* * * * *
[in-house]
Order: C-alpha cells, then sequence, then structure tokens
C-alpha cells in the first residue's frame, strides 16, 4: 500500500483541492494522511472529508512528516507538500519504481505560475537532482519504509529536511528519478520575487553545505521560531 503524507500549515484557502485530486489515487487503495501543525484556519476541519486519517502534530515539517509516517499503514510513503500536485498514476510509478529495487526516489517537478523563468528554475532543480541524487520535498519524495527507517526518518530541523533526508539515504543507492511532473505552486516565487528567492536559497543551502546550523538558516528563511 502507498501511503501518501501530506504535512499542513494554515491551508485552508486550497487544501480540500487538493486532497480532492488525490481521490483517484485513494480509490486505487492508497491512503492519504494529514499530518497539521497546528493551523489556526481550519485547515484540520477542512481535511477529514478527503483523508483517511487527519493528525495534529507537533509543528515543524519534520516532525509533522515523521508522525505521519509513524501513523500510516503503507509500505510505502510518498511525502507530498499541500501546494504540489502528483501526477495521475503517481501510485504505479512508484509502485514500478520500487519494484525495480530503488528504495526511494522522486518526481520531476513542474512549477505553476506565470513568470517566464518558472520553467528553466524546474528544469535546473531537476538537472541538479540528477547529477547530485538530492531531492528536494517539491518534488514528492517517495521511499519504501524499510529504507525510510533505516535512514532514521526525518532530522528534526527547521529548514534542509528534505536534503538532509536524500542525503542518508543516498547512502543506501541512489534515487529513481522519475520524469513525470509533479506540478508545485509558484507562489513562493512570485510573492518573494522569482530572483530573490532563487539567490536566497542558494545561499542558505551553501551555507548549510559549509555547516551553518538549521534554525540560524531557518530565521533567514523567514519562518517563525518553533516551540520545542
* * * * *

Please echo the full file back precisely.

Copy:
[in-house]
Order: C-alpha cells, then sequence, then structure tokens
C-alpha cells in the first residue's frame, strides 16, 4: 500500500483541492494522511472529508512528516507538500519504481505560475537532482519504509529536511528519478520575487553545505521560531 503524507500549515484557502485530486489515487487503495501543525484556519476541519486519517502534530515539517509516517499503514510513503500536485498514476510509478529495487526516489517537478523563468528554475532543480541524487520535498519524495527507517526518518530541523533526508539515504543507492511532473505552486516565487528567492536559497543551502546550523538558516528563511 502507498501511503501518501501530506504535512499542513494554515491551508485552508486550497487544501480540500487538493486532497480532492488525490481521490483517484485513494480509490486505487492508497491512503492519504494529514499530518497539521497546528493551523489556526481550519485547515484540520477542512481535511477529514478527503483523508483517511487527519493528525495534529507537533509543528515543524519534520516532525509533522515523521508522525505521519509513524501513523500510516503503507509500505510505502510518498511525502507530498499541500501546494504540489502528483501526477495521475503517481501510485504505479512508484509502485514500478520500487519494484525495480530503488528504495526511494522522486518526481520531476513542474512549477505553476506565470513568470517566464518558472520553467528553466524546474528544469535546473531537476538537472541538479540528477547529477547530485538530492531531492528536494517539491518534488514528492517517495521511499519504501524499510529504507525510510533505516535512514532514521526525518532530522528534526527547521529548514534542509528534505536534503538532509536524500542525503542518508543516498547512502543506501541512489534515487529513481522519475520524469513525470509533479506540478508545485509558484507562489513562493512570485510573492518573494522569482530572483530573490532563487539567490536566497542558494545561499542558505551553501551555507548549510559549509555547516551553518538549521534554525540560524531557518530565521533567514523567514519562518517563525518553533516551540520545542